Collaboration Track

Enterprise communications is evolving from an emphasis on hardware and infrastructure to a focus on applications and integrating the communications function with business productivity applications. This in turn is changing the focus from communications as a standalone functionality, to an emphasis on how the enterprise enables collaboration. The Interop Collaboration track provides grounding in the infrastructure issues that enterprises are dealing with today as part of their legacy environment, but the stronger emphasis is on the collaboration environment that enterprises are migrating toward. Sessions will look at the ways of integrating communications into business processes and enabling collaboration via new media such as video, and new outlets such as social media. Attendees will get a complete view of the challenges and opportunities around the migration from communications to collaboration in the enterprise.


Featured Collaboration Sessions
Building Networks for Real-Time Applications: What Works, What Doesn't?
Configuring your IP network to support real-time voice and video will only get more challenging as these applications spread through your user base. Network managers have a range of tools with which to tackle this challenge, from basic QoS marking to emerging integrations with SDN technologies. This session will review the fundamental best practices of network management for real-time traffic, and will then dive into some of the most critical emerging issues.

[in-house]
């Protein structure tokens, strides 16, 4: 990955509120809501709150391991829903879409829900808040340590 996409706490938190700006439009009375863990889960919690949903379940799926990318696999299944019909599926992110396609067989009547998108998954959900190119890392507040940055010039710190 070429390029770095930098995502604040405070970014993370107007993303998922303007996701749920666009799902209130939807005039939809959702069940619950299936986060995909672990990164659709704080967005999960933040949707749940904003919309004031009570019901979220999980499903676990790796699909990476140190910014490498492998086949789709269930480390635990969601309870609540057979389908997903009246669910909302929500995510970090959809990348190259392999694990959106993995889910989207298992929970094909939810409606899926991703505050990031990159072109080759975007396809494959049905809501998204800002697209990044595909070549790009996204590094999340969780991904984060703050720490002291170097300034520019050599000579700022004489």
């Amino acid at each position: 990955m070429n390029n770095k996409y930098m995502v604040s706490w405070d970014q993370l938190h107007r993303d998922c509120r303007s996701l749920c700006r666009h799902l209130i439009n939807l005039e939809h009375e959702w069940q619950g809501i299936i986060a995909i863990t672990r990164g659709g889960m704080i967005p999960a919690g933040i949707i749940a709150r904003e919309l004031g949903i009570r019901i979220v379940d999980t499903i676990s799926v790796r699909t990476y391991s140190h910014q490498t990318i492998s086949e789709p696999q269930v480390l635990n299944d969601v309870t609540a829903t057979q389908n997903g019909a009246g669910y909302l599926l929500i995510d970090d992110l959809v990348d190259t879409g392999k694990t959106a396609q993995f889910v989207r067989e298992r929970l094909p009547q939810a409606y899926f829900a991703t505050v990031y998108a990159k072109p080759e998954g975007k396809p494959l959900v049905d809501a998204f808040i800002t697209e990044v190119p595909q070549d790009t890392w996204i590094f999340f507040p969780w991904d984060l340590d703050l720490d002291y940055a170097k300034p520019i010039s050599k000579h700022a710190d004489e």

Speaker: Terry Slattery, Principal Engineer, Chesapeake Netcraftsmen

Cisco vs. Microsoft: Which Should Be Your Communications Vendor?
Cisco is the current leader in IP-based telephony, but as enterprises migrate toward Unified Communications, Microsoft Lync represents a strong challenge. As network decision-makers, your choice in this area will be informed not only by the products’ features/functions/costs, but also by your enterprise’s existing relationships with these 2 strategic vendors. In this session, an analyst who has done extensive work comparing Microsoft and Cisco in the communications/collaboration space will provide an in-depth analysis aimed at helping your organization make the decision between Cisco and Microsoft. You’ll learn about the key differences between Microsoft’s Lync and Cisco’s Jabber/Unified Communications Server, and you’ll also get a framework for analyzing the two offerings in the context of your enterprise’s unique requirements—e.g., whether voice, video, or conferencing are most critical for your users; how your legacy environment might fit with the two platforms; and how to work within your organization to make the right choice.
Speaker:
Brent Kelly, PhD, Principal Analyst/Consultant, KelCor, Inc.

Integrating Google Apps with UC
Google claims that over 5 million businesses with 50 million end users are currently opting for Google Apps as their office productivity software. The company has tools such as Hangouts that offer communications and collaboration functionality for Apps users, but many IT/telecom pros view these tools as less than enterprise-grade. So what are your other options for integrating UC with Google Apps? This session will explore some of the integrations that are being built by UC vendors around Google Apps—as well as providing updates on potentially the most promising announced integration, between Cisco UC and Google Apps. You’ll learn what some of the different solutions provide, how the potential costs stack up, and what functionality advantages and potential disadvantages you’ll see. You’ll come away with a better idea of whether Google Apps and UC can come together in an enterprise-grade service that’s right for your business.